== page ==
Property Owners argue that the trial court erred in rejecting their contention that the redirection of storm water onto the Property was a de facto taking under the Eminent Domain Code and in failing to hold that they are entitled to consequential damages for that flooding under the Eminent Domain Code.[3]Because Property Owners' claims with respect to the redirection of storm water onto the Property arose in the 1980s when the redirection occurred and the flooding began, they are governed by the former Eminent Domain Code, the Act of June 22, 1964, Special Sess., P.L. 84, as amended, formerly 26 P.S. §§ 1-101-1-903, repealed by Section 5(2) of the Act of May 4, 2006, P.L. 112, not the current Eminent Domain Code, 26 Pa. C.S. §§ 101-1106. Although repealed, the former Eminent Domain Code applies to takings prior to September 1, 2006 because the current Eminent Domain Code, with an exception not applicable here, applies only to condemnations occurring on or after its effective date. Colombari v. Port Authority of Allegheny County, 951 A.2d 409, 411 n.1 (Pa. Cmwlth. 2008); see also Act of May 4, 2006, P.L. 112, §§ 6(1), (2), 7. As is discussed below, however, there is no difference between the former Eminent Domain Code and the current Eminent Domain Code on the issues in this appeal of de facto taking and consequential damages.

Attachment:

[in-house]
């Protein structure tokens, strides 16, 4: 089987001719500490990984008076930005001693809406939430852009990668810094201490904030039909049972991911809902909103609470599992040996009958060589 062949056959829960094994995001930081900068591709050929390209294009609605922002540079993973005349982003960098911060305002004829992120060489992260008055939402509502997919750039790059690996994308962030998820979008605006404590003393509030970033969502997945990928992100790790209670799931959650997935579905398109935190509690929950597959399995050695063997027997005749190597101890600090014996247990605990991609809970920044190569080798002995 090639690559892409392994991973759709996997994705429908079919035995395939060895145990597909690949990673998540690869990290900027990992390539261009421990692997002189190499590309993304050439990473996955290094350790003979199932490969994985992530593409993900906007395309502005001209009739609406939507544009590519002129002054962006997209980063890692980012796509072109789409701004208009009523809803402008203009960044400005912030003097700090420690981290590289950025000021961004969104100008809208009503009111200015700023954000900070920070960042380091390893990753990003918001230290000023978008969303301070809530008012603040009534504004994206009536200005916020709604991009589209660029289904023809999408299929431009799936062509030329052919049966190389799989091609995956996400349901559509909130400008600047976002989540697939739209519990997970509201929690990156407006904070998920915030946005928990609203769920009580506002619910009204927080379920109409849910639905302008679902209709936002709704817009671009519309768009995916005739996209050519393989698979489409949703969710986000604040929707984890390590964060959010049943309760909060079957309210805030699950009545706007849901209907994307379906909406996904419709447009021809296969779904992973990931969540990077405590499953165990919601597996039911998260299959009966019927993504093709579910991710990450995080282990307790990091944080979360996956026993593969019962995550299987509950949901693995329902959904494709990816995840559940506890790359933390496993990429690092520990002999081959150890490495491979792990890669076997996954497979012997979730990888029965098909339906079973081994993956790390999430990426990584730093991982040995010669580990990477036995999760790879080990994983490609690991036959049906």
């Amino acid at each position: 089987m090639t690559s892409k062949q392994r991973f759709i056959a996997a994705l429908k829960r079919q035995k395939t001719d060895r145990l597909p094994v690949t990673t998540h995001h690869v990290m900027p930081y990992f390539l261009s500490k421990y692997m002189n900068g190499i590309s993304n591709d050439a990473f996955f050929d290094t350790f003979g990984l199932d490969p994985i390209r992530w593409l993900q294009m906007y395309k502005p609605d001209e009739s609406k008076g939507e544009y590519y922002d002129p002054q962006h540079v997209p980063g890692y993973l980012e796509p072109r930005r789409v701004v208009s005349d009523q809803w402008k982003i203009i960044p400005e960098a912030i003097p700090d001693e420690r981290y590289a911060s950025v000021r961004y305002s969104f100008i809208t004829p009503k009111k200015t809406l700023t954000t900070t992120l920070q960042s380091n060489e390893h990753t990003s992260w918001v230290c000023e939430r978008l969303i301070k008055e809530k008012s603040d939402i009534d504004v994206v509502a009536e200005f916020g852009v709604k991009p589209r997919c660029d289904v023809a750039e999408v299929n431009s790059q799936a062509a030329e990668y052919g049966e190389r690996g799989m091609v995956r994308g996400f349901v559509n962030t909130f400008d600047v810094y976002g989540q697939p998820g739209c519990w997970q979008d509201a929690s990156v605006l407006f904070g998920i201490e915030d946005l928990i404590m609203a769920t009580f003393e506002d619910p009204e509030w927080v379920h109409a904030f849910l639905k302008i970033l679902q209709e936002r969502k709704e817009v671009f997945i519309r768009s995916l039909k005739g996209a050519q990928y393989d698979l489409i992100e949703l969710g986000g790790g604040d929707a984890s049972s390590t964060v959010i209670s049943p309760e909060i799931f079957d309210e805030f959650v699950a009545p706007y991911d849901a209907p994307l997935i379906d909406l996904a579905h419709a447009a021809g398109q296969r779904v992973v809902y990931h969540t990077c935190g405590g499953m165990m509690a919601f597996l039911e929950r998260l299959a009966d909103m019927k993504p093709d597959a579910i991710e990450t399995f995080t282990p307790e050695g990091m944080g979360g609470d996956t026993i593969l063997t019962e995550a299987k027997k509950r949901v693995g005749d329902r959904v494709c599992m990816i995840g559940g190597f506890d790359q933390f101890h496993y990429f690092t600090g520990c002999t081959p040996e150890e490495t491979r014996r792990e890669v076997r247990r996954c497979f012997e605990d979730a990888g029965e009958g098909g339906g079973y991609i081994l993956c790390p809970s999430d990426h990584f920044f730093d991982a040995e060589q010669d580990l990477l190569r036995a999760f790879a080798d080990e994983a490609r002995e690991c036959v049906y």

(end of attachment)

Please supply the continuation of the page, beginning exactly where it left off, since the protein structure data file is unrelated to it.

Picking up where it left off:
The questions before this Court are not whether the Property Owners were damaged by the Township's redirection of storm water and whether they may recover from the Township, but whether the harm to the Property constitutes a de facto taking and whether damages are recoverable in an eminent domain proceeding. If government injury to property does not amount to a de facto taking and consequential damages are not permitted by the applicable Eminent Domain Code, the property owner's remedy is a negligence action for trespass. In re Condemnation by Department of Transportation, 137 A.3d 666, 670-73 (Pa. Cmwlth. 2016); Poole v. Township of District, 843 A.2d 422, 424-25 (Pa. Cmwlth. 2004). We conclude that the damage caused by the Township's redirection of storm water onto the Property does not constitute a de facto taking and is recoverable in only a tort action, not in a proceeding under the former or current Eminent Domain Code.[4]